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School or Work? The Role of Weather Shocks in Madagascar

Francesca Marchetta, David Sahn () and Luca Tiberti ()

No 11435, IZA Discussion Papers from Institute of Labor Economics (IZA)

Abstract: We examine the impact of rainfall variability and cyclones on schooling and work among a cohort of teens and young adults by estimating a bivariate probit model, using a panel survey conducted in 2004 and 2011 in Madagascar − a poor island nation that is frequently affected by extreme weather events. Our results show that negative rainfall deviations and cyclones reduce the current and lagged probability of attending school and encourage young men and, to a greater extent, women to enter the work force. Less wealthy households are most likely to experience this school-to-work transition in the face of rainfall shocks. The finding is consistent with poorer households having less savings and more limited access to credit and insurance, which reduces their ability to cope with negative weather shocks.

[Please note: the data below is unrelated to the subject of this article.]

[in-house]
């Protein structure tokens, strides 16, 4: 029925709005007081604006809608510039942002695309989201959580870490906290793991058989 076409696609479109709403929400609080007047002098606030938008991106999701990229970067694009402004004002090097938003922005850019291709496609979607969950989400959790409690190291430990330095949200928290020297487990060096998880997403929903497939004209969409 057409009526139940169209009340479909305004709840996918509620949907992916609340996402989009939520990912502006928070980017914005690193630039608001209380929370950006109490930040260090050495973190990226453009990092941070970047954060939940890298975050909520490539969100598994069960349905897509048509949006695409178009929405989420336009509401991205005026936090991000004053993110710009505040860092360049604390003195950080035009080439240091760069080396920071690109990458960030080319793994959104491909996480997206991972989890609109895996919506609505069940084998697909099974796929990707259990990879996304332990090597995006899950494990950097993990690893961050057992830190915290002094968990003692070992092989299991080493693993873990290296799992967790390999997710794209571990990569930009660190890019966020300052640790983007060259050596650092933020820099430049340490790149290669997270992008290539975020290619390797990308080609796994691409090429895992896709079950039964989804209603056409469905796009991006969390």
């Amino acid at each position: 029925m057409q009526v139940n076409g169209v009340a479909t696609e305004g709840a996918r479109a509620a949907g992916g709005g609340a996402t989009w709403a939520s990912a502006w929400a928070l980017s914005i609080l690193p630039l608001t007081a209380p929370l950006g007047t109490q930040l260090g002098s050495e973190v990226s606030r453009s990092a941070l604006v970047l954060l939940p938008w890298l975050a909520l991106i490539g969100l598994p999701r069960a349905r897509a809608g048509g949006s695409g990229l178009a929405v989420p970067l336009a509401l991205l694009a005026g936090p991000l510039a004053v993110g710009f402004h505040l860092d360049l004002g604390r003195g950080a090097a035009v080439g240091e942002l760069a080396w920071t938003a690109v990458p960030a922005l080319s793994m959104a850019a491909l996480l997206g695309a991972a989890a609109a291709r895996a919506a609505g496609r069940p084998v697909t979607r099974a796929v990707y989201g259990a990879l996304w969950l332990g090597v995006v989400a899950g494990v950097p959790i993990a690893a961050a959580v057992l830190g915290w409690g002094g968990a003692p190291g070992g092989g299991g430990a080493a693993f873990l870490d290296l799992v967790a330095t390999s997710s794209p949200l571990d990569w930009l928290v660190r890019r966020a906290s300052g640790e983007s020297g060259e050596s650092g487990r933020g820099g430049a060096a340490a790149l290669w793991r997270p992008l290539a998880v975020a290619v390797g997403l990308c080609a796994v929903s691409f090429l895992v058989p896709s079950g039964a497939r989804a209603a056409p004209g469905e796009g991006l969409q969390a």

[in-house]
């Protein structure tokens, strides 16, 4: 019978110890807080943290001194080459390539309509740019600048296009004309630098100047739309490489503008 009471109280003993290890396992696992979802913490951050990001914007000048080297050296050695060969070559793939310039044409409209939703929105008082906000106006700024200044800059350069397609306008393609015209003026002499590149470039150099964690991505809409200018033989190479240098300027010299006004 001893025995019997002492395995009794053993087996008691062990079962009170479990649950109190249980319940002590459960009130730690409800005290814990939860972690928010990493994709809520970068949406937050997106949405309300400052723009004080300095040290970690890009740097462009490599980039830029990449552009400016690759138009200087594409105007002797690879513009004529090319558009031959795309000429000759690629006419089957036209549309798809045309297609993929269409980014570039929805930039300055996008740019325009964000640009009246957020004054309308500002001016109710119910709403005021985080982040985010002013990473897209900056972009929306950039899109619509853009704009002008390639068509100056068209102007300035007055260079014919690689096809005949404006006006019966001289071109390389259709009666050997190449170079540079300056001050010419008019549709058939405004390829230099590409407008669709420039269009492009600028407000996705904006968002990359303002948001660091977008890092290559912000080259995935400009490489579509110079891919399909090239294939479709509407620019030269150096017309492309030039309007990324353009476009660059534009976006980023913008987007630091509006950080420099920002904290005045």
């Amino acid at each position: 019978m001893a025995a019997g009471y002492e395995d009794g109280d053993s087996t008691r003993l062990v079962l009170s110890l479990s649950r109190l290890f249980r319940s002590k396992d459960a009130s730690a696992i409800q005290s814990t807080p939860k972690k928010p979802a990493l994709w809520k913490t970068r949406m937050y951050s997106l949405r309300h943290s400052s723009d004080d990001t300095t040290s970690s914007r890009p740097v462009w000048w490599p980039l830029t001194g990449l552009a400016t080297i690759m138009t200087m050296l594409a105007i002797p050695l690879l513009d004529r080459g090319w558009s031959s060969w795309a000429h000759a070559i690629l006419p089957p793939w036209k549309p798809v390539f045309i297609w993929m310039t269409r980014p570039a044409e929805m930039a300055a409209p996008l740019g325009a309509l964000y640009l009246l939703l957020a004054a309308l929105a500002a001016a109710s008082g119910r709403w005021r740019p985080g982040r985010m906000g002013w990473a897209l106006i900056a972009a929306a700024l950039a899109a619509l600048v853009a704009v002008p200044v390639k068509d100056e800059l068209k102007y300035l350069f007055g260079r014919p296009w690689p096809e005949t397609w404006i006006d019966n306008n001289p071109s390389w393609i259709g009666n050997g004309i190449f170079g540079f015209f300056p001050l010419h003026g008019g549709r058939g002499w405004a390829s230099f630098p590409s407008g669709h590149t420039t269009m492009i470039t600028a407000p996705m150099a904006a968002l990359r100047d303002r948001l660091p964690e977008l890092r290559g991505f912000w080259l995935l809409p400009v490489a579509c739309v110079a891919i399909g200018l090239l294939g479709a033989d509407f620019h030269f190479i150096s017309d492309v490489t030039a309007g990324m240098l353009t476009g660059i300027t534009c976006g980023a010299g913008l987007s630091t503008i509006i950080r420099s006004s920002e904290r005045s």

Keywords: climate shocks; employment; schooling; Africa (search for similar items in EconPapers)
JEL-codes: Q54 J43 I25 (search for similar items in EconPapers)
New Economics Papers: this item is included in nep-dev, nep-env and nep-lma
Date: 2018-03
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Working Paper: School or work? The role of weather shocks in Madagascar (2018) Downloads
Working Paper: School or work? The role of weather shocks in Madagascar (2018) Downloads
Working Paper: School or work?The role of weather shocks in Madagascar (2018) Downloads
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